Did Nicolas Cage Ever Use His Real Last Name Coppola Name as an Actor?

Nicolas Cage was born Nicolas Coppola, the son of August Coppola and Joy Vogelsang, in 1964. Cage’s father August was the older brother of Francis Ford Coppola, the director of The Godfather (1972), The Conversation (1974), and Apocalypse Now (1979). So Cage grew up the nephew of a Hollywood titan.

That might seem like the ideal situation for Cage, who began acting as a teen at Beverly Hill High. At 15, he moved to San Francisco (Francis Coppola country) and took a class at the American Conservatory Theatre. And Cage began auditioning for stage and screen roles.

However, he quickly came to regard his family connections as a hindrance. “Casting agents would spend the entire audition asking about my Uncle Francis,” he once told Entertainment Weekly. In brief, casting agents didn’t think Cage needed a break — he had better connections than anyone.

So Cage decided to change his last name in the early ’80s. By the time he landed his role in Valley Girl (1983), he’d already begun using his stage name. However, he did rack up two early credits as Nicolas Coppola.

Nicolas Cage went by ‘Nicolas Coppola’ in a TV pilot and ‘Fast Times at Ridgemont High’

Nicolas Cage and Sean Penn in 1984
Nicolas Cage and Sean Penn in publicity portrait for the film ‘Racing With The Moon,’ 1984 | Paramount/Getty Images

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In 1981, Cage landed his first screen role in The Best of Times, a pilot film for a series that was never picked up. While the part wasn’t what Cage had in mind for his career, he felt encouraged by the rapid progress he’d made.

“I was 17,” the actor recalled in Nicolas Cage: Hollywood’s Wild Talent (1998). “It was a very bad television show, but just getting the part surprised everyone, because I’d kept [the auditions] to myself. I still feel proud about it because it was something that happened of its own accord.”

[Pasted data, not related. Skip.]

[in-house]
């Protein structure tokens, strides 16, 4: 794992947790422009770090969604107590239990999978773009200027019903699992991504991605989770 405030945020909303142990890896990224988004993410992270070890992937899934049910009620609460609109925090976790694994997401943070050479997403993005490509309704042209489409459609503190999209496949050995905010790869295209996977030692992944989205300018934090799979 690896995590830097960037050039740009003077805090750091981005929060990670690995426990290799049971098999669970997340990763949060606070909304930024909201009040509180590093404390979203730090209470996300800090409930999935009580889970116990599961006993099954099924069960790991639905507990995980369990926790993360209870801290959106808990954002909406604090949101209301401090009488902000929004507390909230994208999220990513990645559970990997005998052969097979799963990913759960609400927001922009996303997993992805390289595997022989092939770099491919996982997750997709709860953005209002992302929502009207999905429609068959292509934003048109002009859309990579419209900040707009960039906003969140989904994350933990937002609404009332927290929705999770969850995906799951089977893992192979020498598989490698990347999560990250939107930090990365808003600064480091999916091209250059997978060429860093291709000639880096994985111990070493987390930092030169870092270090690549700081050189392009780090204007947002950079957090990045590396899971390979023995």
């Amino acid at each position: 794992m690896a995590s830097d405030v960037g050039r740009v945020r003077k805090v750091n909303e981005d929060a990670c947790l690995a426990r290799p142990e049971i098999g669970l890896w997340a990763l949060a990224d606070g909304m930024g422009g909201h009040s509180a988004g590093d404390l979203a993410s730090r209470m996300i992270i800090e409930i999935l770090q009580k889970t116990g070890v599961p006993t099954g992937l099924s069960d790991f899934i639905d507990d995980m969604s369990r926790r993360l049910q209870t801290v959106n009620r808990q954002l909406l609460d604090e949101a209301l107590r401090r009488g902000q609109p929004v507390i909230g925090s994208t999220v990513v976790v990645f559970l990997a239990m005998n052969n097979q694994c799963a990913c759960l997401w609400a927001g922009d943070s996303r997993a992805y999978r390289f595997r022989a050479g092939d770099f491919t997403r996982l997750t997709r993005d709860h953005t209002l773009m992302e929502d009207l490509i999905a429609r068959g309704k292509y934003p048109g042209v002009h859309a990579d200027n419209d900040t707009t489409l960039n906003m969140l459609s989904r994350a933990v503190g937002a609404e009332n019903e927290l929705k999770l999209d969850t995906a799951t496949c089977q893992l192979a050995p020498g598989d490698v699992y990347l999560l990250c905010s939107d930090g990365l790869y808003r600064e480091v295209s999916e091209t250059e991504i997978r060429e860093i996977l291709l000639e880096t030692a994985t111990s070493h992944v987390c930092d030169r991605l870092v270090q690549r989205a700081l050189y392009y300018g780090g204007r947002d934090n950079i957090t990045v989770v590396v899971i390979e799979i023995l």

That role would stand as the first of two that feature his name as Nicolas Coppola in the credits. The second is one that people still watch: Fast Times at Ridgemont High (1982). Cage went out for the Brad Hamilton role (played by Judge Reinhold) but settled for the part of Brad’s friend.

You have to watch carefully to see Cage in it. In one of his moments, Cage’s character sticks a crude sign on a high school student’s back. Cage actually shot more scenes as his character “Brad’s Bud,” but most didn’t make the final cut of Fast Times at Ridgemont High.

‘Fast Times at Ridgemont High’ actors made fun of Cage for his Coppola name

Nicolas Cage, 1984
Nicolas Cage in 1984 | Ron Galella/Ron Galella Collection via Getty Images

By the time he landed his breakthrough Fast Times at Ridgemont High role, Cage was already convinced that the Coppola name did more harm than good. And, during the shoot, he realized how it colored the way other actors thought of him.

“I was the brunt of jokes because my name was still Coppola,” Cage said in Hollywood’s Wild Talent. “On the set, some of the actors would get together outside my trailer and recite a version of Robert Duvall’s line from Apocalypse Now.”

The actors transformed Duvall’s famous “I love the smell of napalm in the morning” to “I love the smell of Nicolas in the morning.” (The horror.) Clearly, the time had come for Cage to move on from the family name. Yet he didn’t burn any bridges. When Francis Coppola made Rumble Fish (1983), Cage played a part in the film.